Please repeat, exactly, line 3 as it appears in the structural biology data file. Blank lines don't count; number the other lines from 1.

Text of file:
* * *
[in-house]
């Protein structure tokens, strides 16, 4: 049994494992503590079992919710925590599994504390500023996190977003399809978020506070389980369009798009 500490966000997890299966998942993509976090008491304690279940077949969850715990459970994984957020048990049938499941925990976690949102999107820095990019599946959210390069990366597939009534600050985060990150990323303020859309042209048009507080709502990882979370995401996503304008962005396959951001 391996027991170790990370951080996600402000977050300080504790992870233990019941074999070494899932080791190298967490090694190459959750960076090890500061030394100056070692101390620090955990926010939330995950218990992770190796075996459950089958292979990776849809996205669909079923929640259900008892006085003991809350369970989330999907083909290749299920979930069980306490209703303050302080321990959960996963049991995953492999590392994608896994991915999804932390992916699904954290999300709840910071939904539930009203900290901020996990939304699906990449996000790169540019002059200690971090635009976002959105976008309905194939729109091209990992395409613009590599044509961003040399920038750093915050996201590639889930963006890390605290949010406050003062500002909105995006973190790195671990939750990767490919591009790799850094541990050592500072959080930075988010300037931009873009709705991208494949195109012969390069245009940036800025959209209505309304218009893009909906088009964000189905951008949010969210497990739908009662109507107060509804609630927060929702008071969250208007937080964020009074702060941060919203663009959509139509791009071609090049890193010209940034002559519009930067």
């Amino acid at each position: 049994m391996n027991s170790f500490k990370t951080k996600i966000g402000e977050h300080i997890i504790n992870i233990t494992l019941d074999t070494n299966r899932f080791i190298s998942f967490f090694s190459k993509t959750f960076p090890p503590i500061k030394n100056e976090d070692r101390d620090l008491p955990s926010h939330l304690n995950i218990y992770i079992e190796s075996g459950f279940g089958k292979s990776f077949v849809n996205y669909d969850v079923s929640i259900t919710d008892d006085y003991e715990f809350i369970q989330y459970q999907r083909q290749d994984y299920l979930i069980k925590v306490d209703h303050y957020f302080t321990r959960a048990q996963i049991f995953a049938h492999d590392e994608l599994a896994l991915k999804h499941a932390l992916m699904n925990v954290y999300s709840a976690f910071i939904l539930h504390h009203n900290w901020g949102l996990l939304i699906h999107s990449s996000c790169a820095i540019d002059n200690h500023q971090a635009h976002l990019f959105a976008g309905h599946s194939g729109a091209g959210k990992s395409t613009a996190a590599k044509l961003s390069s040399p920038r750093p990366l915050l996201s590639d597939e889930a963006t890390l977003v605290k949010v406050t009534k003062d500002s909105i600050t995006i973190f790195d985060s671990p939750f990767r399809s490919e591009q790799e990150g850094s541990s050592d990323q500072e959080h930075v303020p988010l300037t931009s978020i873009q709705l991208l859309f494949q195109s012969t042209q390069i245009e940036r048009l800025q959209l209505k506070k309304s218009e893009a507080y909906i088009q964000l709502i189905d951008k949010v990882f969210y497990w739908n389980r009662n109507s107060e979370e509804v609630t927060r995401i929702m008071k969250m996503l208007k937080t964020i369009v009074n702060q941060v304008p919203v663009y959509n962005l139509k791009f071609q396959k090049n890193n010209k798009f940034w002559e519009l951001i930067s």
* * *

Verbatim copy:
């Amino acid at each position: 049994m391996n027991s170790f500490k990370t951080k996600i966000g402000e977050h300080i997890i504790n992870i233990t494992l019941d074999t070494n299966r899932f080791i190298s998942f967490f090694s190459k993509t959750f960076p090890p503590i500061k030394n100056e976090d070692r101390d620090l008491p955990s926010h939330l304690n995950i218990y992770i079992e190796s075996g459950f279940g089958k292979s990776f077949v849809n996205y669909d969850v079923s929640i259900t919710d008892d006085y003991e715990f809350i369970q989330y459970q999907r083909q290749d994984y299920l979930i069980k925590v306490d209703h303050y957020f302080t321990r959960a048990q996963i049991f995953a049938h492999d590392e994608l599994a896994l991915k999804h499941a932390l992916m699904n925990v954290y999300s709840a976690f910071i939904l539930h504390h009203n900290w901020g949102l996990l939304i699906h999107s990449s996000c790169a820095i540019d002059n200690h500023q971090a635009h976002l990019f959105a976008g309905h599946s194939g729109a091209g959210k990992s395409t613009a996190a590599k044509l961003s390069s040399p920038r750093p990366l915050l996201s590639d597939e889930a963006t890390l977003v605290k949010v406050t009534k003062d500002s909105i600050t995006i973190f790195d985060s671990p939750f990767r399809s490919e591009q790799e990150g850094s541990s050592d990323q500072e959080h930075v303020p988010l300037t931009s978020i873009q709705l991208l859309f494949q195109s012969t042209q390069i245009e940036r048009l800025q959209l209505k506070k309304s218009e893009a507080y909906i088009q964000l709502i189905d951008k949010v990882f969210y497990w739908n389980r009662n109507s107060e979370e509804v609630t927060r995401i929702m008071k969250m996503l208007k937080t964020i369009v009074n702060q941060v304008p919203v663009y959509n962005l139509k791009f071609q396959k090049n890193n010209k798009f940034w002559e519009l951001i930067s």